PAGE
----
I read several news stories and columns on Monday complaining about the amount of coverage devoted to the 10th anniversary of the September 11, 2001, terror attacks.
It wasn’t a shock at all to see such complaints. People tire of such stories fairly quickly, especially if they don’t feel that the story directly and personally affects them.
Try telling a member of the family of one of those who died that the media shouldn’t cover 9/11 anniversaries anymore. Or that it’s silly to put so much emphasis on the 10th anniversary just because it’s a round number. Or that there’s nothing special about the 10th anniversary that was any bigger than the 8th anniversary. Good luck with that.
I asked on my Twitter account (which I’m sure you’re following, right?) whether people thought the media did too much. Apparently, most of my followers didn’t seem to think so:
Oddly enough, I found it extremely easy to turn on the television on Sunday and not see 9/11. Some on Facebook seem to imply that it was “all 9/11, all day.” But in a television landscape of hundreds of channels, such a statement is ridiculous. Even some of the major networks ran non-9/11 programming. Wasn’t there a football game?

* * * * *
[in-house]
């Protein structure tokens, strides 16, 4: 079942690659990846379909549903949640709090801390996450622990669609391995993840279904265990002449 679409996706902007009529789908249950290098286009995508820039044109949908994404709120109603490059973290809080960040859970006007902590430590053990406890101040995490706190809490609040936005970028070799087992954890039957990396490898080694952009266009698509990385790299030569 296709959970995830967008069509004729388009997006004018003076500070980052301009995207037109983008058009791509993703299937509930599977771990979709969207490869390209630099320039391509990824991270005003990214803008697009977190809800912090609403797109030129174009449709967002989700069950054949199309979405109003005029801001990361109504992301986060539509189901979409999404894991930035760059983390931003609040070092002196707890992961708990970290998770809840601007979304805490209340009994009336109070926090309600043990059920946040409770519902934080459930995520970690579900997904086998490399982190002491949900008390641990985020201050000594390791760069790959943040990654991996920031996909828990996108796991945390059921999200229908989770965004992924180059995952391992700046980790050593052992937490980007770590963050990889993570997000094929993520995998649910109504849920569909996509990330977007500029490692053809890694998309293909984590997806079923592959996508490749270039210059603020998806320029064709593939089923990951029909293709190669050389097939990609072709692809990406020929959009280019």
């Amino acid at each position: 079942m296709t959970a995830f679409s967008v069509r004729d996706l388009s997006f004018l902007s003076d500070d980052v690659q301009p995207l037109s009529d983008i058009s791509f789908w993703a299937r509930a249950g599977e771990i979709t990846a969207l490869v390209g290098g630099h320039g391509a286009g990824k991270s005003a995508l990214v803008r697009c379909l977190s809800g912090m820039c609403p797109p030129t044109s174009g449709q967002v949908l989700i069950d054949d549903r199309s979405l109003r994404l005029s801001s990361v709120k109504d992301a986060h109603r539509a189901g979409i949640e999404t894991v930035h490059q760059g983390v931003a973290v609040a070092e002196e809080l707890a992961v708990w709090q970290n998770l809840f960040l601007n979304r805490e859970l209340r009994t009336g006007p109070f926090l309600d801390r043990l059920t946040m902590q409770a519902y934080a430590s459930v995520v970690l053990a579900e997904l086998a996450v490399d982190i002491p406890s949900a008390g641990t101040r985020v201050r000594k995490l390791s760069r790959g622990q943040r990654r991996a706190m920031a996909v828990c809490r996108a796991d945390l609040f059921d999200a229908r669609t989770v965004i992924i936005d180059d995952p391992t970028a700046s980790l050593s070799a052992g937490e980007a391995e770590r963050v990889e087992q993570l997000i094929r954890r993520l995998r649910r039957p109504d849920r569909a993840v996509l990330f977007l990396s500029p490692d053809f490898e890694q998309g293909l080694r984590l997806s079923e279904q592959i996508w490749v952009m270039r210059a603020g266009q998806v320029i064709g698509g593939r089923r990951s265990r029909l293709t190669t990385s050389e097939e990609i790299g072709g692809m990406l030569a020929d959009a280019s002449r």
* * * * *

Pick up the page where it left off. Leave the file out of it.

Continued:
In local communities across the country, Charleston included, people actually got up from in front of their televisions and came together for memorial services. They listened to patriotic music and prayed together.
I doubt most of them thought it was time to stop talking about 9/11. After all, they put a lot more effort into remembering 9/11 than those who didn’t want to hear about it, but somehow couldn’t bring themselves to pick up a remote control and just change the channel.